The general rule is to divide property equally between spouses. However, there are several exceptions to this rule depending on the type of property. Before agreeing to any type of property division, talk to any attorney. There are three different approaches to division of property: In-Kind Division: Court divides each item, whereby each spouse is… Read More
Any property acquired during the marriage will be addressed in your divorce action. This includes real property, vehicles, bank accounts, retirement accounts, credit cards, life insurance policies, investment accounts, businesses, loans, jewelry, furniture, etc. All property, regardless of what name it is under, is addressed. For example, if you have a bank account that is… Read More
Separate property is any property acquired before marriage or after separation. It also includes any property acquired during marriage if received as a gift or inheritance. Your spouse has no interest in your separate property unless community funds were paid towards the property.
Community property is any property acquired during the marriage, by either party. Typically, even property acquired in one spouse’s name during the marriage is community property. For example, if you spouse opens a credit card during the marriage but only puts their name on the account, the account is community property.
If the other parent refuses to work, you can request that the Court impute income based on their ability to work. If you want the Court to impute income that is above minimum wage, specific information regarding the other parent’s skills and available jobs are needed and must be presented to the Court. The Court… Read More
Yes, court ordered child support for a child of a different relationship can be considered in the California guideline child support calculations. However, it must be pursuant to a court order for child support. If you are paying child support voluntarily, the California court does not have to take that into consideration when calculating child… Read More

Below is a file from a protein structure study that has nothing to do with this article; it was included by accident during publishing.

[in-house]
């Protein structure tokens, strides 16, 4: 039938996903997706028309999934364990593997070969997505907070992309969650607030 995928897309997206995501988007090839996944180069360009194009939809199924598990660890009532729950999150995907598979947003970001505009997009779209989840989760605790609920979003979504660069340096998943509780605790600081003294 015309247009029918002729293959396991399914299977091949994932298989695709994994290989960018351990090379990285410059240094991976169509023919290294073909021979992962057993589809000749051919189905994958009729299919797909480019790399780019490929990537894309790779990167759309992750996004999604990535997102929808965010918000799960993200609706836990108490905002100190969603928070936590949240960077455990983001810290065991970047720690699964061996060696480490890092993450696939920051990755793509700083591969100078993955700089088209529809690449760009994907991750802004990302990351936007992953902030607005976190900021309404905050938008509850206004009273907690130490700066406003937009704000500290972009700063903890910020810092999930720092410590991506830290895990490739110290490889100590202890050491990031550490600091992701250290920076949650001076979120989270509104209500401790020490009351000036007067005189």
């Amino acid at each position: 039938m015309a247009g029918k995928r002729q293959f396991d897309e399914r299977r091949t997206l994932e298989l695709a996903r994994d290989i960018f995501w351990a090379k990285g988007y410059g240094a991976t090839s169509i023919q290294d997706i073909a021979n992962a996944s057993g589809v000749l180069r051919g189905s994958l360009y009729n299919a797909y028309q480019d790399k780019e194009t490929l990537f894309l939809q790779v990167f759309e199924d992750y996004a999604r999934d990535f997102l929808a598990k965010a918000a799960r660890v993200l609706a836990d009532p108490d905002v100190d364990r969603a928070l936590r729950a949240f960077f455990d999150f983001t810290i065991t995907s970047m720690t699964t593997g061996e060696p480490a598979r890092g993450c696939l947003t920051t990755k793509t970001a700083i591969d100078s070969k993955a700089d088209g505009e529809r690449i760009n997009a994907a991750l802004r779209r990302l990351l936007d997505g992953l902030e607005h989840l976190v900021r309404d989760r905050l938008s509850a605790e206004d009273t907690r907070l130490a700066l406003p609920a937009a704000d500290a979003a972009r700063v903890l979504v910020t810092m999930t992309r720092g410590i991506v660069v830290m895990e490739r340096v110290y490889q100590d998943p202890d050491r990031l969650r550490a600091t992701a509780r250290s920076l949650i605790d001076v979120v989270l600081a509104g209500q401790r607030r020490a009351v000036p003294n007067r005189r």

Typically, the parent who has the children the majority of the time gets to claim the children as a tax exemption and receive the corresponding deductions. If the other parent claims the minor children and is not the primary caregiver, contact the IRS and find out what information they need to refute the other parent’s… Read More
The Court prohibits a complete waiver of child support but you can agree to set child support at $0 temporarily.
No! This is a common misconception among support payors. If you lose your job or have a decrease in income, you should consider filing a motion to modify the support order immediately. The Court only has the ability to make the modified support retroactive to the date you filed your motion. Thus, if you have… Read More
A wage garnishment is the best way to collect court ordered child support. This allows the child support payment to be deducted from the payor’s earnings. A separate form is required by the Court which then gets processed by the State Disbursement Unit. Other enforcement methods are available but it depends on the employment and… Read More